Agility Through Uncertainty

July 11, 2018

by Otto D. Harris III, Ph.D., Senior Pastor of St. Marks UMC. 

I have been on this side long enough. There has to be more to leap, slide, spin, flip, and climb on the other side. If I put my hand here and my foot there, I can make it over and explore what is there. Step. Press. Assess. Slip. Adjust. Lift. Arrive. What an agile child! Likewise, Jordan surveys the court. He adjusts position. He bends. He spins. He scores! What an agile player! Lebron nails the 3 from way downtown! Serena soars to return with a backhand! Brady floats the pass to the back of the end zone! What agile athletes! The term “agile” can also be used to describe Hendrix, Keys, or Santana whose nimble fingers have spun, bent, floated and soared through chords and rhythms to construct harmonies for differing audiences in differing settings alongside differing musicians. What agile musicians! Agility described enhanced performances through quick changes in direction while maintaining balance, speed, strength, and control. Beyond nimble physical bodies, agility can be applied in many art forms and disciplines, including comedy, theater, health care, academia, law, politics, parenting, and leadership. Why Leadership?
 
Agile leadership is needed in the 21st century with such constant fast moving technological, political, and cultural shifts. An agile leader’s priority is to direct the organization to survey, apply, adjust, sometimes fail, learn and repeat. The Agile Business Consortium describes agile leadership from a business perspective as adaptive, responsive to feedback, responsive to current contexts, and providing opportunities for others to lead. Will Yakowics, analyst and staff writer with Inc., adds resilient, innovative, capitalizing on failure, viewing issues from multiple angles, and stretching beyond comfort zones. Agility Consulting and Training offers The Leadership Agility Profile assessment that can be used for “facing the volatile, uncertain, complex and ambiguous business context.” These concepts have been applied successfully for capitalizing on strengths related to leadership agility in the corporate setting.
 
Most agile leadership constructs from the corporate world can be acquired, or reclaimed, by and for Christian leadership. The agile leader’s relationship to uncertainty is what most immediately intrigues me. Much of the leadership I observe in Christian contexts tend to hold certainty in high regard. Conventional Christian leaders establish budgets, set calendars, and appoint leaders with a measure of certainty of what they can manage and control. Some make allowances for uncertainty, including a budget line item for unanticipated expenses, as surely, something will occur within the year that was not foreseen. That’s reasonable. That’s safe. That requires a measure of agility.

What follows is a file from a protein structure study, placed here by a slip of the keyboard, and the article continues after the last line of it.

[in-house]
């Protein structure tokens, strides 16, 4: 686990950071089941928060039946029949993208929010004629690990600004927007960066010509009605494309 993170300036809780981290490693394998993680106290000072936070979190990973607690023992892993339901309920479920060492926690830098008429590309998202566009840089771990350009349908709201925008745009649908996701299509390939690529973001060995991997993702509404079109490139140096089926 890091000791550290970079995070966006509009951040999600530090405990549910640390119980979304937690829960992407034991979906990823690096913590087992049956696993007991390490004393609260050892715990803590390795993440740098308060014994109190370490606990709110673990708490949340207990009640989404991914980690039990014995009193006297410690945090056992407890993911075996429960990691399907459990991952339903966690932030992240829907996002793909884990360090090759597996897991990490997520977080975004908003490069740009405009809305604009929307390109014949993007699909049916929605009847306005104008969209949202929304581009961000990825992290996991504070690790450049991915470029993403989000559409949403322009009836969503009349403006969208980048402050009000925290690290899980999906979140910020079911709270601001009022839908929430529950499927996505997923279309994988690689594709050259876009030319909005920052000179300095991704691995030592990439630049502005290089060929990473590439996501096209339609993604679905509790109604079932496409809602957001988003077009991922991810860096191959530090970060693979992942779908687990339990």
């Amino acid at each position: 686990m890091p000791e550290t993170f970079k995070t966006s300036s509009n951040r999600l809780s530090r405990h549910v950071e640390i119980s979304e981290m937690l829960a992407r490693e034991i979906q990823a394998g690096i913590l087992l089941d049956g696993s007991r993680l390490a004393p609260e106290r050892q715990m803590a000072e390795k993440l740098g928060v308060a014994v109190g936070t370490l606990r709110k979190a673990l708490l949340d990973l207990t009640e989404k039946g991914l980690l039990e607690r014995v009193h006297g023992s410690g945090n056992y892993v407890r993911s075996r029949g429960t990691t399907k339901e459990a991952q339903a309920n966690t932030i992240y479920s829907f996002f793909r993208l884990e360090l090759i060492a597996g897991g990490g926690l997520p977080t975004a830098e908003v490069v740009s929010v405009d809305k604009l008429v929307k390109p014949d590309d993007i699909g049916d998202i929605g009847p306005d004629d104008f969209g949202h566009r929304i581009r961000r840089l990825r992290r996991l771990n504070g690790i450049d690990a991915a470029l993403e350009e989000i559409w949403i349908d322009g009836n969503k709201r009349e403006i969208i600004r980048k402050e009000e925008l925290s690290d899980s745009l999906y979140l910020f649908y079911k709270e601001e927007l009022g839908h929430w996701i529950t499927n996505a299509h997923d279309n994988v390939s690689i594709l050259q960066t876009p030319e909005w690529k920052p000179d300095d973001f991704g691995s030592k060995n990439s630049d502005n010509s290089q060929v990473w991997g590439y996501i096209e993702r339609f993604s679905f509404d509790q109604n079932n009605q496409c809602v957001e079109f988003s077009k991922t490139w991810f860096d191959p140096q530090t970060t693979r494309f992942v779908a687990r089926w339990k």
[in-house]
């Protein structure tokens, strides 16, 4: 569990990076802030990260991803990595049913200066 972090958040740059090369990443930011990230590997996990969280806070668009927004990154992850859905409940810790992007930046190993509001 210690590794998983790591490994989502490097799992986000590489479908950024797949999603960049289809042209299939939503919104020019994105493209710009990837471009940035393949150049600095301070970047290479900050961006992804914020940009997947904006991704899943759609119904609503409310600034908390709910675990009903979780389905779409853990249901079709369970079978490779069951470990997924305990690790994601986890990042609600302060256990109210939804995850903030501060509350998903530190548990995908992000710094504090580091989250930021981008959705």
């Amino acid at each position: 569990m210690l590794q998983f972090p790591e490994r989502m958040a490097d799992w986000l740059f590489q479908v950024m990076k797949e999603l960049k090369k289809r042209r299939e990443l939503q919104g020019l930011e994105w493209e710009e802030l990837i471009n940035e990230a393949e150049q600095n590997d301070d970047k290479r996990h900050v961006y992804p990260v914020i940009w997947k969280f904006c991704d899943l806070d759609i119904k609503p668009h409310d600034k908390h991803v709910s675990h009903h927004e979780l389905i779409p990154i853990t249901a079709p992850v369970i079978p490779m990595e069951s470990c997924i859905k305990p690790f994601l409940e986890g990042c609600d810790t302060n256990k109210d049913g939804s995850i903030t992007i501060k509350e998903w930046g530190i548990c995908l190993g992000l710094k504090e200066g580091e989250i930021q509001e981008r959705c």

But what if only making allowances for uncertainty just scratches the surface of the potential of the agile leader and of our communities of faith? What if Anne Lamott is correct when she proposes, “The opposite of faith is not doubt, but certainty”? Perhaps, the most transformative potential of the agile leader and of the Church resides in uncertainty. What if we make room for uncertainty instead of only making allowances for uncertainty? Perhaps, Jesus made room for uncertainty by inviting the disciples to “the other side” (Mark 4:35; Luke 8:32), through Samaria (John 4:4), into Bethany (John 11:15), and into Jerusalem, Judea, Samaria, and to the ends of the earth (Acts 1:8). Jesus made room for his disciples in uncertain territory. Who knew what would happen there? In uncertain territory, Jesus’ disciples were compelled to engage in surveying, applying, adjusting, failing, learning, and repeating – agility. As a result, people were saved, baptized, taught, forgiven, liberated, healed, transformed and commissioned to be agile in uncertain territories.
 
Instead of dealing with uncertainty only when it invades, churches could employ the strengths of agile leaders faithfully by intentionally occupying spaces of uncertainty. The agile leader can boldly trek with agile followers to where our non-religious, un-churched, de-churched, and pre-churched neighbors congregate and just be Christian. Who knows what may happen? The agile leader can create opportunities for those who typically do not teach, speak, or lead. Who knows what may happen? The agile leader may initiate ongoing conversations with persons from different ethnic, cultural, political, generational, economic, and/or religious backgrounds. Who knows what may happen? The agile leader can lead agile followers to try new approaches to making disciples of Jesus Christ for the transformation of the world. Who knows what may happen? The agile leader may fail from time to time. And/Or the agile leader may bear much fruit. Either way, certainly, the agile leader will learn along the way. Agile Christian leaders, rise up to survey, adjust, bend, spin, float, and soar so that God can reveal the possibilities of what may happen when you lead in faith through uncertainty. Who knows what may happen?
 
 
 
Sources:
 
“Agility Consulting.” Agility Consulting The Agile Model Comments, agilityconsulting.com/leadership-agility-profile-360-assessment/.
 
“Culture and Leadership: The Nine Principles of Agile Leadership.” Agile Business Consortium, 23 Mar. 2018, www.agilebusiness.org/resources/white-papers/culture-and-leadership-the-nine-principles-of-agile-leadership.
 
Lamott, Anne. Plan B: Further Thoughts on Faith. Riverhead Books, 2005.
 
Yakowicz, Will. “4 Qualities That Make an Agile Leader.” Inc.com, Inc., 9 June 2015, www.inc.com/will-yakowicz/4-qualities-every-leader-needs-to-take-risks-conquer-stress.html.
 
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